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LIM holiday food drive underway

The picture of need has many faces.

There’s the elderly man who fell victim to a scam and couldn’t pay his utility bill.

A football-playing college student surviving on a can of soup a day.

A grandmother trying to care for grandchildren — who recently came into her care — and another family just trying to make ends meet.

All have been helped by the Low Income Ministry of Dodge County.

To help meet the community’s need, the Holiday Food Drive 2017 for LIM is underway. People throughout the county have been finding the list of needed items in their church bulletins.

Donors can choose from a host of foods: 48 cans of tuna for $33.82; 24 cans of chicken noodle soup for $10.44; 16 jars of peanut butter for $16.79.

The donors make out a check for the amount to their church. The church then will compile all the donors’ checks and write one check with the total to the Low Income Ministry.

In 2016, the drive ended up netting slightly more than $40,000, which was used to purchase more than 15 tons of food, said Chris Leaver, an LIM volunteer, who with his family, launched the drive in 1996.

“We ask churches to make prominent the sheet of needs and we leave it up to church members to decide how they might want to contribute,” Leaver said.

Leaver’s Thrivent Financial office works with area churches to collect the funds to purchase the food in whole-case quantities at wholesale prices. The City Meat Market Grocery in Hooper then provides the food at the wholesale cost.

“This is probably the single largest food fundraising event of the year for the Low Income Ministry,” Leaver said. “Last year’s food drive helped LIM get through the whole year. It was pretty significant.”

Leaver said the bulk of the food is delivered to help replenish warehouse shelves after Christmas boxes are distributed.

“This is fresh inventory that replaces that,” he said.

Leaver credited pantry warehouse coordinator Steve Prescott with doing an excellent job.

Prescott knows the need is real. He cites the case of college staffers who contacted LIM about providing help for a student-athlete surviving on very little.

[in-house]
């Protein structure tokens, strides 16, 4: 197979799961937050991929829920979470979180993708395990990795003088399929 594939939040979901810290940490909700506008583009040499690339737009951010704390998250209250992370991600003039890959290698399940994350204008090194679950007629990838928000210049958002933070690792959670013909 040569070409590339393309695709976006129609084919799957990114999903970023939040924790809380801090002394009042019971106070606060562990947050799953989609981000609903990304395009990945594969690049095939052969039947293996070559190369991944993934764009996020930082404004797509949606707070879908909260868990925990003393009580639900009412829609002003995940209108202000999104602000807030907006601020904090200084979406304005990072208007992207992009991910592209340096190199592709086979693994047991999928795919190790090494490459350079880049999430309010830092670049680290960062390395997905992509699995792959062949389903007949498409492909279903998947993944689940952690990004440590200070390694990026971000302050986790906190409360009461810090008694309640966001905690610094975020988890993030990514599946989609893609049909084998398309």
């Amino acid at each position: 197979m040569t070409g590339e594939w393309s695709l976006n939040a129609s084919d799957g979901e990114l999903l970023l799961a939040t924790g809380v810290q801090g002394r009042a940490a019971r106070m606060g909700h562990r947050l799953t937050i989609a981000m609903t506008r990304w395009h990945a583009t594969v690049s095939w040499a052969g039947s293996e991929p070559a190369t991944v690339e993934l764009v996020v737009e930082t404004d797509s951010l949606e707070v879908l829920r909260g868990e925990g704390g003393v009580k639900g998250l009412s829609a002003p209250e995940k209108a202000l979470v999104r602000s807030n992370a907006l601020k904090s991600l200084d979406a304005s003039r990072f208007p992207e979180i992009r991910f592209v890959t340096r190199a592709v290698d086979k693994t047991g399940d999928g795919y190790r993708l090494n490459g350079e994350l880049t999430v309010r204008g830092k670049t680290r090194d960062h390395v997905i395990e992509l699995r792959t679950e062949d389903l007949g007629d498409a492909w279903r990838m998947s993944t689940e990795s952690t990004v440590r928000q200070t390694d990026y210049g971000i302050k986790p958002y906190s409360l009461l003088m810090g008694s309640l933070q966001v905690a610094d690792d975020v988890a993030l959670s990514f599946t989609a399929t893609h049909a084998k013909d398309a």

“We put together an emergency box of proteins – peanut butter, beef stew, soups,” Prescott said.

Leaver shows a letter to the LIM board of directors which details need in the community.

The letter talks about an elderly scam victim, who’d allowed others to gain access to his bank account.

An LIM case manager helped the man understand what had happened and helped him talk to the utility department since he was facing a shut off and to stop automatic withdrawals from the department. A request for help with his utility bill was approved.

Other situations include:

Help for a grandmother recently granted custody of her grandchildren. She had to move from another state to Nebraska and didn’t have any of her resources. A case manager worked with the Department of Health and Human Services and a request for a first month’s rent was approved. The case manager also provided a voucher to the LIM store to help the family with needed clothing and housewares.

Assistance for a single woman unable to pay household bills with her own income after the sudden departure of another family member. A case worker helped the woman develop a plan for sustaining herself. The woman followed that plan by asking for and receiving more hours at her main job and getting a seasonal job so she could get ahead on her bills. A request for rent was approved.

Help for a family after the mother had to leave her previous employment due to a daycare need. The woman found a job working oppose hours of the dad, which took care of the daycare issue. The family had to wait a few weeks for the mom’s income to start. A request for help with their rent was approved.

“There’s a huge need,” Leaver said. “The need is there. The response is what we’re asked to do as Christians.”

Leaver said those who’d like to participate, but don’t have a list may stop by and get one at the Thrivent office at 340 E. Military Ave., or at

“This can only be done, because we have an excellent staff,” Leaver said. “This is a ministry of our staff.”

He noted something else.

“We’d like to wrap up the food list by Sunday, but contributions are always welcome,” Leaver said.

Those who just want to donate some money may do so.

“Any donations of miscellaneous cash will be used to fill in any gaps of need (as far as food items),” he said.

This is the 21st year for the food drive and Leaver appreciates the community’s response.

“We are very grateful for the outpouring of this community in many ways,” he said. “Fremont’s a very benevolent community.”

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28th annual Christmas on the Prairie returns to Wahoo

Christmas on the Prairie is making its return to Wahoo this holiday season.

This year’s theme is Christmas in Nebraska, and the 28th annual event is being held from 2-8 p.m. Dec. 2 and 3 at the Saunders County Historical Society Museum, 240 N. Walnut St.